Jul 26, 2019 Stay Safe This Summer

Five tips to help you enjoy hot, sunny days.

Five Tips To Help You Enjoy Hot, Sunny Days

When temperatures spike, so do visits to Emergency Departments. To make the most of carefree summer days, William Dalsey, MD, Chair of the Department of Emergency Medicine, recommends taking the following precautions:

1. Choose the best sunscreen.

Apply a water-resistant sunscreen with an SPF (Sun Protection Factor) of 30 or higher. “The higher the SPF, the better,” says Dr. Dalsey. “Make sure the product is broad spectrum, meaning it blocks both UVA and UVB rays.” Be sure to use enough of it—about one ounce (the amount that would fill a shot glass)—and reapply every two hours or after swimming or sweating.

2. Fill up on fluids.

To avoid becoming dehydrated on a sweltering day, women should drink about 2.7 liters (91 ounces) of water (from beverages and foods) each day, according to the Institute of Medicine. Men should drink about 3.7 liters (125 ounces) of water daily. You can also try sports drinks, which can help replenish electrolytes, minerals that are lost due to sweating, says Dr. Dalsey. Avoid alcoholic beverages and drinks with caffeine, such as coffee, tea and colas.

3. Beware of hot vehicles.

Don’t leave children, pets or elderly people alone in a hot car. Even when temperatures outside are relatively cool, a car can heat up quickly. For instance, when the temperature outside is 73 degrees Fahrenheit, the car’s interior will reach 100 degrees Fahrenheit after just 25 minutes, according to the National Weather Service.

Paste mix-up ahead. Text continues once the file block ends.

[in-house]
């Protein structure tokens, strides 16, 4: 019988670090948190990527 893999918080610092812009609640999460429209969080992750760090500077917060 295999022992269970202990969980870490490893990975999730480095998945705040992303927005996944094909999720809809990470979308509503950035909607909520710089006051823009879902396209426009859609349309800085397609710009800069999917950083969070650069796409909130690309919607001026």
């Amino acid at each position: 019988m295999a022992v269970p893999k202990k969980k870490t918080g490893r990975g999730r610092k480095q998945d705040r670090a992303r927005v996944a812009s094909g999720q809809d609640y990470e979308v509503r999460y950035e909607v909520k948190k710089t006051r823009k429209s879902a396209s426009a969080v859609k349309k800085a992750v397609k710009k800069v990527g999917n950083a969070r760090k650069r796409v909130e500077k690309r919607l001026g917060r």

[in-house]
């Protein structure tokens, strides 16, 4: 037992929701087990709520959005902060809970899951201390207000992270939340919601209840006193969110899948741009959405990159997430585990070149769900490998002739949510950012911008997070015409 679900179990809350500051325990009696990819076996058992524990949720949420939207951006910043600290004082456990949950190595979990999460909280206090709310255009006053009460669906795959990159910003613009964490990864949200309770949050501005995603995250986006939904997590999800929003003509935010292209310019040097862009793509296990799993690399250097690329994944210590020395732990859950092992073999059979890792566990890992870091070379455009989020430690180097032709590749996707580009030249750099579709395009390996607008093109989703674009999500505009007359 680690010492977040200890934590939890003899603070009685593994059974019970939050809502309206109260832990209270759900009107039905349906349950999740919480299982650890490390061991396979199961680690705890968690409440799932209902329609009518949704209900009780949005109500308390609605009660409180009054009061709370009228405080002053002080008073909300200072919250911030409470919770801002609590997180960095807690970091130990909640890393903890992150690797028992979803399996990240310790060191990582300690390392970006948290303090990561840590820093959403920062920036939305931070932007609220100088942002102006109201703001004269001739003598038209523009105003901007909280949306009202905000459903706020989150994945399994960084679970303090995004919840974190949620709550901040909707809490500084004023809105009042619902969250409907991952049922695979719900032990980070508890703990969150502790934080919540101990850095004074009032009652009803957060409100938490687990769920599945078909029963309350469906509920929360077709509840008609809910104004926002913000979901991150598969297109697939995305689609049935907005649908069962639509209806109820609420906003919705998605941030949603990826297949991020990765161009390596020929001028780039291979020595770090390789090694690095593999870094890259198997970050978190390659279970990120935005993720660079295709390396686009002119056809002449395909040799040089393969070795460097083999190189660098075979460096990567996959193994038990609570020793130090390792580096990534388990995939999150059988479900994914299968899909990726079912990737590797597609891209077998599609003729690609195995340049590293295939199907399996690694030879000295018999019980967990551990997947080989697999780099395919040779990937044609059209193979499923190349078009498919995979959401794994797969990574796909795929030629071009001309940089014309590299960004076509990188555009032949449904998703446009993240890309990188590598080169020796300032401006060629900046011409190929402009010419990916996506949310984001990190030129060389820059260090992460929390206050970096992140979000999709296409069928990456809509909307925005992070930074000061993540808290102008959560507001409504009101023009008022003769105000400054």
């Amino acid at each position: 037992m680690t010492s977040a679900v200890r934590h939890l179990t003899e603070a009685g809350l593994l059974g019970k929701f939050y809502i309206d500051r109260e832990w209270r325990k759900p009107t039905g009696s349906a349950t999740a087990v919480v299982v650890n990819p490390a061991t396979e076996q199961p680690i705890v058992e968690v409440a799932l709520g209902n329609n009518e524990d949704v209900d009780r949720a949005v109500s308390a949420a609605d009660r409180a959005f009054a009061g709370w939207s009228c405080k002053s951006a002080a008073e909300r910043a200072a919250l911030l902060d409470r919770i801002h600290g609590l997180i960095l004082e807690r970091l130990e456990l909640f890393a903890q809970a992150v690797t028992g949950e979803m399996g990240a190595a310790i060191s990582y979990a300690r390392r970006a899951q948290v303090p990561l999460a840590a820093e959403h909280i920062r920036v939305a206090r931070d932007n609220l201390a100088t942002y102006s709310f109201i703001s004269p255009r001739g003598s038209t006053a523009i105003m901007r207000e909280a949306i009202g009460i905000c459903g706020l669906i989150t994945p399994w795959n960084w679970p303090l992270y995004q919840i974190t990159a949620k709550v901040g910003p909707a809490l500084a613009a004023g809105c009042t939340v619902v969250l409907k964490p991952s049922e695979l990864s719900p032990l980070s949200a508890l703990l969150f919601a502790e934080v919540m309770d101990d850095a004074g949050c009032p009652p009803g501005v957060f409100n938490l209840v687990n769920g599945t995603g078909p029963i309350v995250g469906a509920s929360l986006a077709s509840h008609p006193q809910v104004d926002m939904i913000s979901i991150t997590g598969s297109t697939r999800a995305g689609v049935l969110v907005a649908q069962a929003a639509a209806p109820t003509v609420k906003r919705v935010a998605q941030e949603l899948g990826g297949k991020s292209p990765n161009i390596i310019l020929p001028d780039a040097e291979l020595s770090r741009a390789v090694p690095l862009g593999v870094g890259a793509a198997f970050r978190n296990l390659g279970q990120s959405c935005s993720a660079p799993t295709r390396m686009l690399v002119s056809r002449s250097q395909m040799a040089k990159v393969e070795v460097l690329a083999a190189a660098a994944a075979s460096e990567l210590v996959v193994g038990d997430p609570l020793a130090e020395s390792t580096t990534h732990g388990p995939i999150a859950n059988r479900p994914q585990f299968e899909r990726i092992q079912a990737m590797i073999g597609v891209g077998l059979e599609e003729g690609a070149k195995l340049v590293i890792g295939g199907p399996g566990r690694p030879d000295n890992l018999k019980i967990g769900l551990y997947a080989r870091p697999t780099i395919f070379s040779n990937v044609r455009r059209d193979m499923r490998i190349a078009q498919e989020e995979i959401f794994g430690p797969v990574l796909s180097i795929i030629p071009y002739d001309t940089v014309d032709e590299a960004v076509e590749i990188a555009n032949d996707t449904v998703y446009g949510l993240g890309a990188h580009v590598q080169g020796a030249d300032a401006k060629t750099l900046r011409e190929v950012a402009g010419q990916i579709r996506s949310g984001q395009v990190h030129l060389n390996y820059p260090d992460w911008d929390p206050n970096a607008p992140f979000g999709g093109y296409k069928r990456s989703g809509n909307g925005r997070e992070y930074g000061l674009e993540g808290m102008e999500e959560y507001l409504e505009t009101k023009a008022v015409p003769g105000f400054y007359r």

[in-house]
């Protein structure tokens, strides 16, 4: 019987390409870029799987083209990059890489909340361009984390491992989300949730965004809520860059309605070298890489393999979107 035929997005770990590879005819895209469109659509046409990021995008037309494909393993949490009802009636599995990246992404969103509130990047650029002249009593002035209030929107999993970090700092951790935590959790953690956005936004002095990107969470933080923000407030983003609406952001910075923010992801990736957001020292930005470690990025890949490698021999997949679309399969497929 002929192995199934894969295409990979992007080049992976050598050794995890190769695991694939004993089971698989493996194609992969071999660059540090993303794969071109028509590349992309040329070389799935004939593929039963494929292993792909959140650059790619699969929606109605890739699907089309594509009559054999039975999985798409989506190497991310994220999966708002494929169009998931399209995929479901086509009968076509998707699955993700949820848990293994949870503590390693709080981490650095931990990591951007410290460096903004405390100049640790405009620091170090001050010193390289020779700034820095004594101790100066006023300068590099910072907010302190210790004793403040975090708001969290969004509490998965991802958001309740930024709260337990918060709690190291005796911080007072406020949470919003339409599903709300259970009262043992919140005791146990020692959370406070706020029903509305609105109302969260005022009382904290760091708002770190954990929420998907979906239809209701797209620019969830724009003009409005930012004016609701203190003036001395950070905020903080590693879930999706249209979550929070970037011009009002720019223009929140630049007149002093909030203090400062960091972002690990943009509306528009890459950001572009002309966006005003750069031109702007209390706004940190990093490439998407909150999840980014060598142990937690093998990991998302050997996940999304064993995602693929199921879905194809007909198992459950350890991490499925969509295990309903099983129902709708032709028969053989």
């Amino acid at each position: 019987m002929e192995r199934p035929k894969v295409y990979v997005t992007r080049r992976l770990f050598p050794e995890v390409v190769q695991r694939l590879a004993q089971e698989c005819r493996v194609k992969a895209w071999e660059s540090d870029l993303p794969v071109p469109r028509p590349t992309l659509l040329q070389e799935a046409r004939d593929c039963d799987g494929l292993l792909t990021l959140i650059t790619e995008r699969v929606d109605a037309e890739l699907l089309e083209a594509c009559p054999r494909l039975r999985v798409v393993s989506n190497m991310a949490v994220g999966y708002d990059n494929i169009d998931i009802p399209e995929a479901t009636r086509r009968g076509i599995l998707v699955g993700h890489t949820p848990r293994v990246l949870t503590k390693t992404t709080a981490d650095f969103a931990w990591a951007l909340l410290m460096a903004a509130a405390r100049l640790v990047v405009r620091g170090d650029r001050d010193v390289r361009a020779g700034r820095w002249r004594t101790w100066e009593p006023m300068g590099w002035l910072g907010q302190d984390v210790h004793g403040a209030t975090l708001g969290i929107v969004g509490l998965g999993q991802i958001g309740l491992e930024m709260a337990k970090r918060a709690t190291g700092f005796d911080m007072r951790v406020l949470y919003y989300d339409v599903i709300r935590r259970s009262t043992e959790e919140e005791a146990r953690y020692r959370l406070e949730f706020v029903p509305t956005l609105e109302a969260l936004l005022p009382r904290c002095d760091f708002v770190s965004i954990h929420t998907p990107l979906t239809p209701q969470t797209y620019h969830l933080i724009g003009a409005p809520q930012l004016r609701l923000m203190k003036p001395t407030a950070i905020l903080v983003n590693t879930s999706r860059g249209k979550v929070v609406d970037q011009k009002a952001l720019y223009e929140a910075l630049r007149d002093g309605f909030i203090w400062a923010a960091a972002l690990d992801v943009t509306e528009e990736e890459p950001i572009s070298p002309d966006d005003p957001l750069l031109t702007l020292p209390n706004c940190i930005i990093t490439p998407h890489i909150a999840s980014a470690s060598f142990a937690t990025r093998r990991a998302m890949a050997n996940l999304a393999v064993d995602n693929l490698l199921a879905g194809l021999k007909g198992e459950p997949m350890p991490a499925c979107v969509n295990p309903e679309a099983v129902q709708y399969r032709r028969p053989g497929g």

4. Watch out for rip currents.

Every year, more than 100 people die from rip currents, powerful currents of water moving away from the beach, according to the U.S. Lifesaving Association. Rip currents account for more than 80 percent of rescues performed by lifeguards. To stay safe, swim near a lifeguard. If you find yourself in a rip current and are struggling, yell or wave to get someone’s attention. Also, swim parallel to the shore until you’re out of the current.

5. Find a swim buddy.

About one-third of drowning deaths occur when a person is swimming alone, according to the Lifesaving Society. If you’re struggling in the water, a buddy can get help and potentially save your life.

Top warm weather health risks in the U.S. 

  • Sunburn – People who visit the ED annually: more than 33,000
  • Heatstroke – People who visit the ED annually: about 4,100
  • Drowning – People who die: about 10 every day

Learn more about Summer Safety